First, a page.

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[Detail] Cover of "How to Dance," 1878

American Contributions to the History of Dance

Although Europeans were considered the originators of dance culture, a number of innovations took place in the United States. One example is featured in "Jig, Clog, and Breakdown Dancing Made Easy" (1873) when the author proclaims, "Jig Dancing is peculiarly an American institution and had its origin among the slaves of the southern plantations," (page 1).

The complex rhythmic patterns of jig dancing were a precursor to the influences of ragtime at the end of the nineteenth century. As the Special Presentation, "Western Social Dance: An Overview of the Collection," explains, "Ragtime had become a popular American style of music . . . that flourished between 1890 and World War I . . . [and] . . . ushered in an era of expressive ballroom dancing, with dances that did not need formal training but which encouraged individualism," (page 7).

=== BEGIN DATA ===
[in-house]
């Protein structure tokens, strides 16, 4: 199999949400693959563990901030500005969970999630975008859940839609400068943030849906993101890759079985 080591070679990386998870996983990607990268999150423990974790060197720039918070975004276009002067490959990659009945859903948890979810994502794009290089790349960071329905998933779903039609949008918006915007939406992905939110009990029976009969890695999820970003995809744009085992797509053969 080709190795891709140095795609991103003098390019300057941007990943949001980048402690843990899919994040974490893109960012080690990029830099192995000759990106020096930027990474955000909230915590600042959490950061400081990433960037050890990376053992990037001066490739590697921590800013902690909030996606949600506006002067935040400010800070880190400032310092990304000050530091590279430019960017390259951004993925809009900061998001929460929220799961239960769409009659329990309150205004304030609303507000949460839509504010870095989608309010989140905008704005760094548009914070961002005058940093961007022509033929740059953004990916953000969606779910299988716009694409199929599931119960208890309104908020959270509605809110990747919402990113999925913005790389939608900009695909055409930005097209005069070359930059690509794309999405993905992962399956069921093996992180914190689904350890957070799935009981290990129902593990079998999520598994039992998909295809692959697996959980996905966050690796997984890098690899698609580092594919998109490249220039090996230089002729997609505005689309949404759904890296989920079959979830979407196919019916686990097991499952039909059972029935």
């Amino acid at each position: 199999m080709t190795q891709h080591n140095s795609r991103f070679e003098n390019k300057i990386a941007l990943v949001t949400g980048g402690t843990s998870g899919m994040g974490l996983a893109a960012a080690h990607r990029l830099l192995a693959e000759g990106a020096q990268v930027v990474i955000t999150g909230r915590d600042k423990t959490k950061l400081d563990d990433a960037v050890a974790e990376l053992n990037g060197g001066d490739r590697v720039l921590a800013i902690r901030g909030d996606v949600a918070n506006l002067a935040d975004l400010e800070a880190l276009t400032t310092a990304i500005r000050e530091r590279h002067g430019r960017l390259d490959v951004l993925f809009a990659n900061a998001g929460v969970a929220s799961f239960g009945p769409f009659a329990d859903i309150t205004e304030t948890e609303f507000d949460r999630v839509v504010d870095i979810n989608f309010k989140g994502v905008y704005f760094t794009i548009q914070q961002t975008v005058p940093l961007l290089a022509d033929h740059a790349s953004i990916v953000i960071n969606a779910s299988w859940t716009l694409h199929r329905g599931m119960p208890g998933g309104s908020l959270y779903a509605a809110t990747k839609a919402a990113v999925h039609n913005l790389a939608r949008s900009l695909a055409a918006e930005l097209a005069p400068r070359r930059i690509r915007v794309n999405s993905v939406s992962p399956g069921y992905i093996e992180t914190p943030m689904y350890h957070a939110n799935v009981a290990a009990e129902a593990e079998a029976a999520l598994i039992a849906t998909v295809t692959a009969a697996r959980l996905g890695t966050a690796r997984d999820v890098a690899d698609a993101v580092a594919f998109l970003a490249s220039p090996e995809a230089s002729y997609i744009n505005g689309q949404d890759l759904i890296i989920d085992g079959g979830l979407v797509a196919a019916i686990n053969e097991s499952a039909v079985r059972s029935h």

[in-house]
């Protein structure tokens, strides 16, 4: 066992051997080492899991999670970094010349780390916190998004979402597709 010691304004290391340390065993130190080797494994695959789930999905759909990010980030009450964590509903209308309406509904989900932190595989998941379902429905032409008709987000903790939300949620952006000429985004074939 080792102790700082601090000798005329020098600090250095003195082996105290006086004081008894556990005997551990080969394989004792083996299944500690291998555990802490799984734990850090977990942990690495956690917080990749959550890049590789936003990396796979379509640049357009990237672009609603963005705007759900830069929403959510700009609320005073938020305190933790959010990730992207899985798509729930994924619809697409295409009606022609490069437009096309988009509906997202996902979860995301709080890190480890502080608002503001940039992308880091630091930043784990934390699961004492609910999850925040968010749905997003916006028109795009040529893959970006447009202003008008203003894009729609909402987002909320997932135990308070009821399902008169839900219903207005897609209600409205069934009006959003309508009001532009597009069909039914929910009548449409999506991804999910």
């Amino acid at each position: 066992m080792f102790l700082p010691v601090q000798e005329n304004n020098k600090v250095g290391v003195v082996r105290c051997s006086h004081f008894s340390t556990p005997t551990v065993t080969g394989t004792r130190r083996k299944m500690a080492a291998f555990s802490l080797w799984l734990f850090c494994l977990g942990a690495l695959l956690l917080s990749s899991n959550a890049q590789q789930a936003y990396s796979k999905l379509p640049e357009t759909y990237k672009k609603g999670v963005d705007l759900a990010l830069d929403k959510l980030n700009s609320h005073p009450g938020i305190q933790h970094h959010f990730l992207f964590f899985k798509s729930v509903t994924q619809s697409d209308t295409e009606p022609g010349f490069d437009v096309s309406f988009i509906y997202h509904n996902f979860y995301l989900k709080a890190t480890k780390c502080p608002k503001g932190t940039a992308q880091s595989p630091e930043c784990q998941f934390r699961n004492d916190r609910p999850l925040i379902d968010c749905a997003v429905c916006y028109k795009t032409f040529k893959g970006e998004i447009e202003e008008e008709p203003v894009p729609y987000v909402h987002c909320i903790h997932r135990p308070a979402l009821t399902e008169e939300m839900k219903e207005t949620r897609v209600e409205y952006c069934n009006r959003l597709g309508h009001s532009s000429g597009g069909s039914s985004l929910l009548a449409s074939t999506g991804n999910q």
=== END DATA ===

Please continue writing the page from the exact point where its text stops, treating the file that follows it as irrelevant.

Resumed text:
The growing interest in these dances prompted Albert Newman to proclaim in "Dances of Today" (1914) that it was an era in which a rebirth of dance (and the human heart) was occurring: "And youth was reborn in the hearts and bodies and minds of men and women of all ages, and the transformation wrought is marvelous--in nothing so much as in the near elimination of non-dancers,"(page 16).

A search on modern dance produces Newman's guide and other works such as Mr. and Mrs. Vernon Castle's "Modern Dancing" (1914) and Caroline Walker's "The Modern Dances, How to Dance Them" (1916).  These manuals provide directions and diagrams for ragtime-era dances while this collection's Video Library contains examples of dances such as "The Castle Walk" and "The Maxixe."

  • How do these ragtime-era dances differ from their European predecessors?
  • Do you think that these dances could have originated somewhere other than the United States?
  • What is distinctly American about ragtime dance?
  • Why do you think that these dances appealed to people who were otherwise "non-dancers"?
  • Why do you think that ragtime-era dances "did not need formal training but . . . encouraged individualism"?
  • How do you think that ragtime-era dances influenced future dance?

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